California Ups The Ante
Always in the vanguard of the anti-restrictive covenant movement, California implemented two new laws impacting non-competes in 2023. Under California law, it was already well-established that non-compete agreements were unenforceable. To take it a step further, the California legislature passed a new law that plugged a potential loophole, clarifying that non-competes were unenforceable regardless of where they were signed (e.g., signed in another state while working in that state, but then seeking to work for a competitor in California). The new statute makes it a civil violation for an employer to attempt to enforce such a void agreement.
To add a cherry on top, the California legislature also made it unlawful just to include a non-compete clause in an employment contract. (Multistate employers who use a standardized employment contract should beware). The law also requires employers whose employment contracts previously included a non-compete clause must issue individual written notices by February 14, 2024 to each current employee and former employee whose employment ended after January 1, 2022 stating that the non-compete provisions of their contact are void.
Minnesota Joins The Party
In 2023, Minnesota followed California’s lead and adopted a law which prohibits all non-compete agreements. In addition to Minnesota employers, the law explicitly applies to employees who work remotely as long as they primarily reside and work in Minnesota. The law is not retroactive and does not prohibit nondisclosure, trade secret and non-solicitation agreements.
New York Is Still Pondering
The New York legislature sent the Governor a bill which would ban any agreement which prohibits or restricts persons from obtaining employment. It includes no exceptions (such as for non-competes entered in conjunction with the sale of a business). In addition to allowing a court to void the agreement and award actual damages, the bill would also impose mandatory liquidated damages of $10,000. The proposed law does not apply to non-disclosure agreements and customer non-solicitation agreements (if properly tailored). The law would not be retroactive and would only apply to agreements entered into after it takes effect. It is unclear whether the Governor will sign the bill.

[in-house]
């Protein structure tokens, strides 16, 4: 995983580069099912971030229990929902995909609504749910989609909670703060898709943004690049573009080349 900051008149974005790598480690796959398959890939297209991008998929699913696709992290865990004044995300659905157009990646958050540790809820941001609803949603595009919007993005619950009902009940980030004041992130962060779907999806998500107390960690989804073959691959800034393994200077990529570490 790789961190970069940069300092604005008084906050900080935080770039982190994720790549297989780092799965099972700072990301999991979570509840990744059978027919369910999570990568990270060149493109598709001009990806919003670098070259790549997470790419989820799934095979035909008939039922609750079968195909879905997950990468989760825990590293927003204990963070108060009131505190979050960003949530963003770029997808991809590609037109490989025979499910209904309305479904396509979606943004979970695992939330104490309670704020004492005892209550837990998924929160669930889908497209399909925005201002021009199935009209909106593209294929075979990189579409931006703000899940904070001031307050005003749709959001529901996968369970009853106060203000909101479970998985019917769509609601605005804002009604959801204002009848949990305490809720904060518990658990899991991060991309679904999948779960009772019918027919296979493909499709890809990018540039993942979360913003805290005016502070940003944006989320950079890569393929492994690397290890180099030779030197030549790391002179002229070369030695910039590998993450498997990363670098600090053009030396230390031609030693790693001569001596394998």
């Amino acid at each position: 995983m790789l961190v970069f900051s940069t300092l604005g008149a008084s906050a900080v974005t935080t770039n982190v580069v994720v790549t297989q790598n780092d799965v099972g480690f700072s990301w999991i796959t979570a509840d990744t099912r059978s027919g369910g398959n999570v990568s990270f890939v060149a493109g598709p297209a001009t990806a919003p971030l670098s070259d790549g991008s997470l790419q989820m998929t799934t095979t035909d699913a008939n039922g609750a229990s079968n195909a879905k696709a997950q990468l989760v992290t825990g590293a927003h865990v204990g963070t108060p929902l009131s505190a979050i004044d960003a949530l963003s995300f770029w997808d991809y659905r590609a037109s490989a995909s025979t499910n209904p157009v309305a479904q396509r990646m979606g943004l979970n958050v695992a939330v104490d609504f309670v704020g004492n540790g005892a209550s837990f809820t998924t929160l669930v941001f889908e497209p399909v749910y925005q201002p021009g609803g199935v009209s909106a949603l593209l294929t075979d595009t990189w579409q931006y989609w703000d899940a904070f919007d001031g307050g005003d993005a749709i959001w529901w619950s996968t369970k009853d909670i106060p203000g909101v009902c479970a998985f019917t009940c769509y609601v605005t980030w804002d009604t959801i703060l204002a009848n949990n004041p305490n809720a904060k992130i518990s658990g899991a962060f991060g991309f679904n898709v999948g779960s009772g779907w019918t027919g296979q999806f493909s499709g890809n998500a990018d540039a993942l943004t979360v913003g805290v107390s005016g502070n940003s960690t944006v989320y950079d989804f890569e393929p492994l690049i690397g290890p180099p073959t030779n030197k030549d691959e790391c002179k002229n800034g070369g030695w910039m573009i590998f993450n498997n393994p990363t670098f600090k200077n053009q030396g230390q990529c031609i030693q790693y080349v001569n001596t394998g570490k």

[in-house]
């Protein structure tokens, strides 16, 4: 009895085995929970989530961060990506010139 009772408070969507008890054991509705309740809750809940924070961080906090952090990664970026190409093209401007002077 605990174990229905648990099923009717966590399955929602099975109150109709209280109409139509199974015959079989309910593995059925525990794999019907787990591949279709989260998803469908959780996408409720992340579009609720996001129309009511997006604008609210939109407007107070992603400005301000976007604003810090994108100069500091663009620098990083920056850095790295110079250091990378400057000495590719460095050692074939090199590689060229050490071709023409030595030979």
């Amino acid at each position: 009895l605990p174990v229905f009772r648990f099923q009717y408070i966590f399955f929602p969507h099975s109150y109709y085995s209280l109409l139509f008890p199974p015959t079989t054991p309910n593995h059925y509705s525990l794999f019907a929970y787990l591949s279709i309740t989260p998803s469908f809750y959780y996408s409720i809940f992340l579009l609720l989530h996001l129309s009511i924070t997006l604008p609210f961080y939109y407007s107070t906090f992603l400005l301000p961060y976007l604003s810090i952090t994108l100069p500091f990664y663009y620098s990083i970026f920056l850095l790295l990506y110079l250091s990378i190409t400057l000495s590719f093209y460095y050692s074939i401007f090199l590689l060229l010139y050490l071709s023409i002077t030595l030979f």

Other States Are Taking Baby Steps
Not ready for wholesale bans such as California and Minnesota, several other states have limited non-competes by placing compensation thresholds for those employees who can be subject to restrictions. The minimum salaries vary by state and often increase each year. The states with such thresholds include Colorado, Maine, Maryland, Oregon, Rhode Island, Virginia, Washington, and the District of Columbia.
Federal Developments Are Still Developing
At the beginning of 2023, the Federal Trade Commission (FTC) published a sweeping proposed rule which, if it takes effect, would prohibit all non-compete agreements nationwide. Although the rule would not apply to non-disclosure agreements generally, according to the FTC, it could apply if the non-disclosure agreements are so broad as to effectively act as a non-compete agreement. The comment period for the proposed rule has closed, but there has been no definitive indication when the FTC may publish a final rule. When and if issued, the final rule would take effect 60 days after publication, with a compliance deadline of 180 days after that. If and when the final rule is issued, we expect immediate legal challenges.
Not to be outdone by its sister agency, the National Labor Relations Board (NLRB) jumped into the fray as well. In May 2023, the NLRB General Counsel issued a Memorandum stating her opinion that non-compete agreements violate the National Labor Relations Act by chilling employees’ right to threaten to resign together and join a competitor if their demands for better working conditions are not met. As yet, the Memorandum is only the General Counsel’s view; it has not been adopted by the Board. There, however, is a case slowly winding its way through the system which will test the General Counsel’s theory.
If your company has any questions or concerns regarding non-compete agreements, we at Lehr Middlebrooks Vreeland & Thompson, P.C. are happy to help. Please contact Al Vreeland at (205) 323-9266 or email@example.com.